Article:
Image courtesy of: Zimbio
Australia captain Steve Smith admitted that his side face two situations when they go up against England in the Champions Trophy on Saturday. Either they win and keep their hopes of reaching the semi-finals alive or they lose and be eliminated from the tournament.
Australia have found themselves in this predicament after both their games against New Zealand and Bangladesh were washed out.
Smith conceded he was frustrated that the match against Bangladesh had been abandoned 16 overs into his side’s chase of 183. Had four more overs been bowled, Australia would have won the match as they were well ahead of the Duckworth-Lewis-Stern par score of 48 they needed to have after 20 overs.
“Disappointing not to get a result but we can’t do much about the weather,” he said. “The equation is pretty simple for us now. We have to beat England and I think then we’re through.”
Smith added that he respected the umpires’ decision to take them off the field, but pointed out that the ground staff could have been a bit more active in trying to ensure play resumed had the rain stopped.
The rain did relent for a period of 45 minutes, but the umpires insisted that the conditions not good enough to warrant the players coming back out onto the field.
“A little bit frustrating,” Smith said. “The groundsmen perhaps could have shown a bit more urgency, being a big tournament, but I think they did the best job they could and the umpires said it was an 8.30 pm start, so you’ve got to do what they say.
“Of course I didn’t want to go off, I was happy to keep batting through the rain. But the umpires are there to make a decision and I think drinks was at the end of that over, which probably didn’t help. If the game had just carried on, perhaps they may have had a different opinion. But to be fair it was raining reasonably hard when we came off.”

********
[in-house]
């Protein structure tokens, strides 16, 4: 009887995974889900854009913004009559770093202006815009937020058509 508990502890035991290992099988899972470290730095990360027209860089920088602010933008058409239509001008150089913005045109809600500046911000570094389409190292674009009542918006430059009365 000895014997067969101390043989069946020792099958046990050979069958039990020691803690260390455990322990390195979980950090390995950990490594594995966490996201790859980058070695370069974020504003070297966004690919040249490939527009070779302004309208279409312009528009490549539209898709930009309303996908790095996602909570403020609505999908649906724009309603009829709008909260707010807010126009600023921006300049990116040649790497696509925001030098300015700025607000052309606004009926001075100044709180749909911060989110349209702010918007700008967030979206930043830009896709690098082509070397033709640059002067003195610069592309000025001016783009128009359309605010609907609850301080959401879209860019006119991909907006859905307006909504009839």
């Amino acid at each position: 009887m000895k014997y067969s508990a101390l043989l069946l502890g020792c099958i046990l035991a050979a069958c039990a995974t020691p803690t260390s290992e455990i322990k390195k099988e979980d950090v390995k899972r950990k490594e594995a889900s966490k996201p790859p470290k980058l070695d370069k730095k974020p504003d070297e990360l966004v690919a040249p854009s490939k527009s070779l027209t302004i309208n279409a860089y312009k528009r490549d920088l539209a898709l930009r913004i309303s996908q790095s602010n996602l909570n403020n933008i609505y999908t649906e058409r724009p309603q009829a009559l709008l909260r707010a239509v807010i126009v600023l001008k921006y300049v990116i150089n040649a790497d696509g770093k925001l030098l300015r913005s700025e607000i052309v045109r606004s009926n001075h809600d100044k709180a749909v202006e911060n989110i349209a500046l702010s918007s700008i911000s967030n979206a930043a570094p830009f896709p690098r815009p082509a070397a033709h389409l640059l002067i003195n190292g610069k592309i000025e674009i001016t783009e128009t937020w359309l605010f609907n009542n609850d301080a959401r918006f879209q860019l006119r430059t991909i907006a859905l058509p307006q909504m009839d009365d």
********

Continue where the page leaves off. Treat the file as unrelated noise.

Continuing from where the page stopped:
If Australia’s final group stage match against England is washed out as well, they technically still have a chance of making it to the semi-finals, but only if New Zealand’s games against England and Bangladesh are abandoned.
New Zealand will face England in Cardiff on Tuesday and rain is expected to affect the match. If the rain has the final say, then Australia will be praying to the rain Gods to ensure the same thing happens when the Black Caps take on Bangladesh in Cardiff on Friday.
As for Bangladesh, they need to beat New Zealand on Friday to keep their hopes of advancing to the last four alive. Should they do that and should England beat New Zealand and Australia, their spot in the semi-finals will be guaranteed.
But, if England beat New Zealand on Tuesday and Australia defeat England on Saturday, Bangladesh will be returning home as England and Australia will make it through.
Despite the complicated situation his side find themselves in, Bangladesh skipper Mashrafe Mortaza reminisced about how his side qualified for the quarter-finals at the 2015 World Cup after they got a crucial point from their game against Australia, which ended up being abandoned.
“I can remember in the 2015 World Cup, we got one point from Australia and it really helped us go through,” Mortaza said. “This time we’ve got a straight chance, even though we have to beat New Zealand. So our job is to play hard against New Zealand and you never know.
“If you look at today’s match, I think Australia was far ahead of us. But in the last match, against New Zealand, I think Australia were in the same position. You can’t do anything with the weather so, as I said, both teams are now in the situation where Australia has to win against England and we have a great chance to beat New Zealand and go through.”